The Northeastern Pennsylvania Genealogical Society in Hanover, Pennsylvania may seem an odd place to find this Virginia root hunter.  But one of the perks of belonging to my local library is accessing their subscription to Family Search files which includes ALL the digital files within the vast Salt Lake City-based repository.

Every Thursday you can find me in front of a computer, exercising my eyes on handwriting of folks long gone from Mecklenburg County’s red soil.  For some weeks I have been tracing the land purchases and sales of William Wills Green, a colonial ancestor in my Dodson branch. Screen Shot 2017-11-06 at 2.28.46 PM

Today while summarizing a few 18th century deeds,  I found a connection within two records that I zipped past during my first read-through.

In the spring of 1778 William W. Green purchased land along a creek off of Church Road, in Mecklenburg County, from Peter and Mary Oliver.  The 500 acre parcel included buildings, woods, waters, ways [paths], and cost £500 current Virginia money.

In the fall of 1781 William Green sold that same parcel of land, identified as  lying on Butcher’s Creek, to William Wills of Amelia County–for £100 current Virginia money.

Add these two facts from other records:

  1. Abraham Green, Sr. , William’s father, purchased land in Amelia County (VA) in 1741, and it seems likely that William Wills Green grew up there.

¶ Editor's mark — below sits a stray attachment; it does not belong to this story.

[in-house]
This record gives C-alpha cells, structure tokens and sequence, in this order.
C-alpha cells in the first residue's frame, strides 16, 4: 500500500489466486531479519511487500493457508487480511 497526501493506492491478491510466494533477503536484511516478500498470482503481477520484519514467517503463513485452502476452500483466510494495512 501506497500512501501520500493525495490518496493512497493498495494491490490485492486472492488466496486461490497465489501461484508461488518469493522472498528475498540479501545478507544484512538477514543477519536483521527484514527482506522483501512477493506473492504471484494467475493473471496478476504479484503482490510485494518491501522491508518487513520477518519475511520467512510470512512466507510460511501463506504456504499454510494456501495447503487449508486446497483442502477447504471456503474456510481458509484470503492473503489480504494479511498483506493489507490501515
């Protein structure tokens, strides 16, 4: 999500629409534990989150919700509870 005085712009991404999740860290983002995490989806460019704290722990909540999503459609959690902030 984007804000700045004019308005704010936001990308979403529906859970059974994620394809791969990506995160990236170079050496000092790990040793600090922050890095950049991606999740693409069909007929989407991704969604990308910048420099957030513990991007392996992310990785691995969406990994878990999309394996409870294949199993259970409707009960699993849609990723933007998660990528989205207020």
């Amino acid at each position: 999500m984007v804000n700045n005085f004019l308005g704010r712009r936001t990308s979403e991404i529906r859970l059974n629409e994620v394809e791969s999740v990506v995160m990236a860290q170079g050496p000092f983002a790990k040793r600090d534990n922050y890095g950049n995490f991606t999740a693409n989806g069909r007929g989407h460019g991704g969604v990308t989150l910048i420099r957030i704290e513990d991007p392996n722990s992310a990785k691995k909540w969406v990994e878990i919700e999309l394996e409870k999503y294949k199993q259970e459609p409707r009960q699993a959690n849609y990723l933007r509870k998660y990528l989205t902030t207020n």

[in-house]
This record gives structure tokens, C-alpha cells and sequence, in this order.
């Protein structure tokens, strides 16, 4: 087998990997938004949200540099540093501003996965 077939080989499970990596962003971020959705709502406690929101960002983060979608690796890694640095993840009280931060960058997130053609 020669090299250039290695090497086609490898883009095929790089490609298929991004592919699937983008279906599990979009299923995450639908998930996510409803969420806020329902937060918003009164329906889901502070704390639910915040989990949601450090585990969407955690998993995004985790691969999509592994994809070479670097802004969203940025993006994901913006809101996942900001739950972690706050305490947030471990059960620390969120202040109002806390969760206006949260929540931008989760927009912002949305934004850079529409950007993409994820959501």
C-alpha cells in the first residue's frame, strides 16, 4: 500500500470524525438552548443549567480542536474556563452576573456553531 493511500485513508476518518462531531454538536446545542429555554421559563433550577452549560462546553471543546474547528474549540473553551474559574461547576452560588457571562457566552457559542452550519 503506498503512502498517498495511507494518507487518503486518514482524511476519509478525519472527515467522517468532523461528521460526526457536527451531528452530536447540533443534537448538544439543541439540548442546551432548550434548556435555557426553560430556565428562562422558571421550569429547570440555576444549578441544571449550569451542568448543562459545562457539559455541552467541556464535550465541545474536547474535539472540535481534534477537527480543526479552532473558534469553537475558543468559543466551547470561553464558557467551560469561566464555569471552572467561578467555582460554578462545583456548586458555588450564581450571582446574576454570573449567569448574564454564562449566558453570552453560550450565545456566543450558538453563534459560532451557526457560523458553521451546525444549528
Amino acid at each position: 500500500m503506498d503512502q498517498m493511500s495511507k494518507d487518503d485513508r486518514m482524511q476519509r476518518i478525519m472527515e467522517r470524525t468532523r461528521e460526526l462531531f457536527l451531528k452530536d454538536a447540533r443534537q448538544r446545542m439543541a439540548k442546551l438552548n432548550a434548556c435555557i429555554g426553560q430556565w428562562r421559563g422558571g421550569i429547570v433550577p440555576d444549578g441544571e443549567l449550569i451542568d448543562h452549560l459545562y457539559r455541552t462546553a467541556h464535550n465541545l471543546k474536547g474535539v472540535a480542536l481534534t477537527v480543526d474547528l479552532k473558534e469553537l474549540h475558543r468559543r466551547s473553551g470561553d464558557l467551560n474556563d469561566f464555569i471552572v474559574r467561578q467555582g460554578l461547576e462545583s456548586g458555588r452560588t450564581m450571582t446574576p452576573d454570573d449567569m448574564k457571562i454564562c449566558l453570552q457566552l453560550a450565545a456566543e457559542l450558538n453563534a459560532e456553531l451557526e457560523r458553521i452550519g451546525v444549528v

2. Butcher’s Creek is west of Allen’s Creek.  The land in between the two creeks is showing up in deeds of William W. Green and Edward Dodson, Sr., including land that Abraham Green sells to his son, William.

Carrying this information into today’s review, I find myself asking:

Is the 1781 buyer, William Wills, the man for whom my 4th great-grandfather is named?

Is the relationship a reason that Green took a £400 loss on the land?

Were the Greens and Wills consolidating community and power during the Revolution?  Or did Wills purchase the land to give William W some extra funds during that turbulent time?

Back to the past for me.  Will I find William Wills in Amelia County deeds?  Next door to the Green family?  Roots push deeper into the past, ever deeper.